*Beverages and refreshments will be provided prior to the first session and during breaks.

Symposium Website:

https://sites.duke.edu/afterthecataclysm/

Sponsored by Arts & Sciences Research Council; Germanic Language & Literatures; Franklin Humanities Institute; Office of Vice Provost for Interdisciplinary Studies; Religions & Public Life Initiative at the Kenan Institute for Ethics; Program in Political Theory; Division of Theology – Duke Divinity School; Program in Literature & Theory; Department of History; Department of Religion

May 012017
 
 May 1, 2017

Religions and Public Life at the Kenan Institute for Ethics will host on Nov. 1 at 1:30p.m. a seminar with Daniel Jenkins, Presidential Visiting Fellow at Yale University. Dr. Jenkins’ talk, “Anti-Protestantism and Its Contemporary Legacy,” argues that many of today’s critiques of secularism, human rights, religious freedom, etc. assume an understanding of Protestantism that is difficult to square with its actual history.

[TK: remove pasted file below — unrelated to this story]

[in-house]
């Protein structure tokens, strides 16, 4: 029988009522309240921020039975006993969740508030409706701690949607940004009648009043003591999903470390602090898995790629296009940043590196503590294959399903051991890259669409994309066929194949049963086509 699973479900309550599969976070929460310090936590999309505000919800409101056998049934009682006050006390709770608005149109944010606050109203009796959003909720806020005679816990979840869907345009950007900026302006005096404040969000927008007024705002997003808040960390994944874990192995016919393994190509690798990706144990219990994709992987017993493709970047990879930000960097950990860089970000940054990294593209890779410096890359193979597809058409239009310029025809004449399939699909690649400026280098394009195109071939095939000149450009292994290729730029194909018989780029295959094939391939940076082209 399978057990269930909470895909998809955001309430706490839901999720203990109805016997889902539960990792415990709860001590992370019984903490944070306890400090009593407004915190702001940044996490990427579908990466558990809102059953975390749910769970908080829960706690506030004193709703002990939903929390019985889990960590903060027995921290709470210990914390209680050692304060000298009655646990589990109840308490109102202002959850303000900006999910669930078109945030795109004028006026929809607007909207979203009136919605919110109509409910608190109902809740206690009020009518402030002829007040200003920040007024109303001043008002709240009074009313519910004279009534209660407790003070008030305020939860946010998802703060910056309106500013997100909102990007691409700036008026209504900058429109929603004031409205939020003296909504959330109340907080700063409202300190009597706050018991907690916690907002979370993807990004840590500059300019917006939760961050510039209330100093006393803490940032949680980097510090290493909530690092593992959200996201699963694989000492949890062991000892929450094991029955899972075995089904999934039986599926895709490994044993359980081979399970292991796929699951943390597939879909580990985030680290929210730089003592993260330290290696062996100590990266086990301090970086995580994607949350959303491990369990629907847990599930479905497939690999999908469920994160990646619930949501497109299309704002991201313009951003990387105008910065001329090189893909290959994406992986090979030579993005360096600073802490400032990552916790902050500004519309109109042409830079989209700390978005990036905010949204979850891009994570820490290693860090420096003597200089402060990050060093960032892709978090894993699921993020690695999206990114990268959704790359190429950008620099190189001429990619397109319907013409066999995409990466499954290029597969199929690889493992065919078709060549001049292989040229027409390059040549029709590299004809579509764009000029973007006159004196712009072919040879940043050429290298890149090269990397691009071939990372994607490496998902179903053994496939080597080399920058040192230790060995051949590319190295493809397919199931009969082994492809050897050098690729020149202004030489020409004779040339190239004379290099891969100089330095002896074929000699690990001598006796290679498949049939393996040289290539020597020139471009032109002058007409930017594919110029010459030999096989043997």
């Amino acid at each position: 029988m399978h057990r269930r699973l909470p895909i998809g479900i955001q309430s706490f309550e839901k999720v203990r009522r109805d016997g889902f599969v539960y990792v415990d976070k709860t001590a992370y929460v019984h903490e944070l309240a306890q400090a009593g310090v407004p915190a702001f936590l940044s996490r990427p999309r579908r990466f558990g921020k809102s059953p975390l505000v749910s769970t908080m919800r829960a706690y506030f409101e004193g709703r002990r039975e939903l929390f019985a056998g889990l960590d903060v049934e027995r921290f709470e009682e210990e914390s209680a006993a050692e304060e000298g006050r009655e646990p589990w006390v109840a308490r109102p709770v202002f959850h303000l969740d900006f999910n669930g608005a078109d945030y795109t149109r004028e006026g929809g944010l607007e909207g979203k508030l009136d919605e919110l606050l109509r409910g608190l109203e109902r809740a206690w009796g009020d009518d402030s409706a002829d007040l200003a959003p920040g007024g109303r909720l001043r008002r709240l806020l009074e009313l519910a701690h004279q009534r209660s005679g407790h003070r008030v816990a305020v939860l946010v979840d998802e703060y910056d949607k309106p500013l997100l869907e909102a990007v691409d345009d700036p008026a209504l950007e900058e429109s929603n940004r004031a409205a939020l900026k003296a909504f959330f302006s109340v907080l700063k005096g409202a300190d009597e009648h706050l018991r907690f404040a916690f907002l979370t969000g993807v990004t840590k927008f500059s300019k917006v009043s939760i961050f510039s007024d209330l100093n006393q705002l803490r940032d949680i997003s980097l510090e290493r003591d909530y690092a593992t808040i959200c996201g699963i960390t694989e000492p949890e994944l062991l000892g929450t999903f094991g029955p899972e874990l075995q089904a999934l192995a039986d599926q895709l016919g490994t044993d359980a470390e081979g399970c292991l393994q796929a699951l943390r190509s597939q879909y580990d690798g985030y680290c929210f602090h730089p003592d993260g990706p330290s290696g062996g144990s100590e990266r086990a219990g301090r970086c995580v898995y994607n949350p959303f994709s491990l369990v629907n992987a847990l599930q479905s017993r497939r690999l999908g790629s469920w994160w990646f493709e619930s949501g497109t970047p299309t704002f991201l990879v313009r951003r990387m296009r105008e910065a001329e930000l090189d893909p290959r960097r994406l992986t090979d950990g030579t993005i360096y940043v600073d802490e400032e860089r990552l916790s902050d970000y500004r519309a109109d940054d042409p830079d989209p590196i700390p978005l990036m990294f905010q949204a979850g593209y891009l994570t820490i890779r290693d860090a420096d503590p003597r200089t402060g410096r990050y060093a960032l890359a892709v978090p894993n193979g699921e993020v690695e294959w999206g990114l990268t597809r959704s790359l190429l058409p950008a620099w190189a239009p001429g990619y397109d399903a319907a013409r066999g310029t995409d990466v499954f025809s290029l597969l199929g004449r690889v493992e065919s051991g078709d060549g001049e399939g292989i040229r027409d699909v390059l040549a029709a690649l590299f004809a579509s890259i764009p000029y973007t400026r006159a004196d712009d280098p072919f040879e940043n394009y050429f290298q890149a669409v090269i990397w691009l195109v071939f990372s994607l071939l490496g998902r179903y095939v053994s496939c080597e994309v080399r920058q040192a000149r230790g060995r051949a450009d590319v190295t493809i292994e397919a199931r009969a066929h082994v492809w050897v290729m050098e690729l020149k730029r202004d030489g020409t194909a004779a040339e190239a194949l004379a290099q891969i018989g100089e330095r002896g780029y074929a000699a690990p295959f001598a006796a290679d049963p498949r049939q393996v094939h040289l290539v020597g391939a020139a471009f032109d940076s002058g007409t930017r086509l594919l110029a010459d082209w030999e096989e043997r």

A full abstract and the speaker’s bio is provided below.

For more information on the event, contact Deirdre White at deirdre.white@duke.edu.

1:30-3:00 p.m.
Wednesday, Nov. 1
Friedl 225
(East Campus)

Abstract: This paper provides an alternative way to examine the legacy of the 500th anniversary of the Protestant Reformation. It does so by showing how contemporary leading intellectual historians, anthropologists and political theorists trace all that is wrong with current age back to the Protestant Reformation and its unintended consequences. In putting forward this argument it makes three observations: 1) The attack against the Protestant Reformation today is inseparable from a critique of liberalism that emerged after the fall of the Soviet Union; 2) Recent critiques of Protestantism are, in fact, reviving a long tradition of Catholic anti-Protestantism with deep roots in the nineteenth Century; 3) There is a strange political convergence between Left and Right over their mutual disdain of Protestantism, and specifically its connection to human rights, religious freedom and international law.